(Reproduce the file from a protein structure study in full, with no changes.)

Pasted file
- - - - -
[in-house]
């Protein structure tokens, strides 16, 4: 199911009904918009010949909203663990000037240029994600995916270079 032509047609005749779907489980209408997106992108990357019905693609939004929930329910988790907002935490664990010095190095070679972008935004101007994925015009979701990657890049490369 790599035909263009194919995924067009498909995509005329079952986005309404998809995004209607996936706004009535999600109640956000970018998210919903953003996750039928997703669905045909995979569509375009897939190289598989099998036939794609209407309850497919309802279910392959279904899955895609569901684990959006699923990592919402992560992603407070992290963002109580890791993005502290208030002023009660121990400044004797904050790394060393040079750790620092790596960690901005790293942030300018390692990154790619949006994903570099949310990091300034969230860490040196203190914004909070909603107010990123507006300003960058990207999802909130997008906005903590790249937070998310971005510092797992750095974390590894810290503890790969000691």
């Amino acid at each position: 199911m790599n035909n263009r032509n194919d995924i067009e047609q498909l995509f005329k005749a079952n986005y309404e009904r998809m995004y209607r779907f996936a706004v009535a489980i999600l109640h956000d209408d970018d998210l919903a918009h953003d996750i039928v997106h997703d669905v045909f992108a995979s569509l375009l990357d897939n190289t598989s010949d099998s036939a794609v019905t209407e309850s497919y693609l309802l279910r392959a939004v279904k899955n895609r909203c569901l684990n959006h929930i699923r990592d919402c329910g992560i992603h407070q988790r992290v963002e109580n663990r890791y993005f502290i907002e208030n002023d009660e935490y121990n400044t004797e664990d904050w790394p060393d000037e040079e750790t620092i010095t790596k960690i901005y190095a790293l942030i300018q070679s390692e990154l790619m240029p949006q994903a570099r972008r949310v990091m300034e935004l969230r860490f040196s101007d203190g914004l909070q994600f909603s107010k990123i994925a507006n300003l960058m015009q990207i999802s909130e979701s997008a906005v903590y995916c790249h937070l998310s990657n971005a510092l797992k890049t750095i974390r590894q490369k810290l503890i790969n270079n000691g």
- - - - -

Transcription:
[in-house]
């Protein structure tokens, strides 16, 4: 199911009904918009010949909203663990000037240029994600995916270079 032509047609005749779907489980209408997106992108990357019905693609939004929930329910988790907002935490664990010095190095070679972008935004101007994925015009979701990657890049490369 790599035909263009194919995924067009498909995509005329079952986005309404998809995004209607996936706004009535999600109640956000970018998210919903953003996750039928997703669905045909995979569509375009897939190289598989099998036939794609209407309850497919309802279910392959279904899955895609569901684990959006699923990592919402992560992603407070992290963002109580890791993005502290208030002023009660121990400044004797904050790394060393040079750790620092790596960690901005790293942030300018390692990154790619949006994903570099949310990091300034969230860490040196203190914004909070909603107010990123507006300003960058990207999802909130997008906005903590790249937070998310971005510092797992750095974390590894810290503890790969000691």
């Amino acid at each position: 199911m790599n035909n263009r032509n194919d995924i067009e047609q498909l995509f005329k005749a079952n986005y309404e009904r998809m995004y209607r779907f996936a706004v009535a489980i999600l109640h956000d209408d970018d998210l919903a918009h953003d996750i039928v997106h997703d669905v045909f992108a995979s569509l375009l990357d897939n190289t598989s010949d099998s036939a794609v019905t209407e309850s497919y693609l309802l279910r392959a939004v279904k899955n895609r909203c569901l684990n959006h929930i699923r990592d919402c329910g992560i992603h407070q988790r992290v963002e109580n663990r890791y993005f502290i907002e208030n002023d009660e935490y121990n400044t004797e664990d904050w790394p060393d000037e040079e750790t620092i010095t790596k960690i901005y190095a790293l942030i300018q070679s390692e990154l790619m240029p949006q994903a570099r972008r949310v990091m300034e935004l969230r860490f040196s101007d203190g914004l909070q994600f909603s107010k990123i994925a507006n300003l960058m015009q990207i999802s909130e979701s997008a906005v903590y995916c790249h937070l998310s990657n971005a510092l797992k890049t750095i974390r590894q490369k810290l503890i790969n270079n000691g």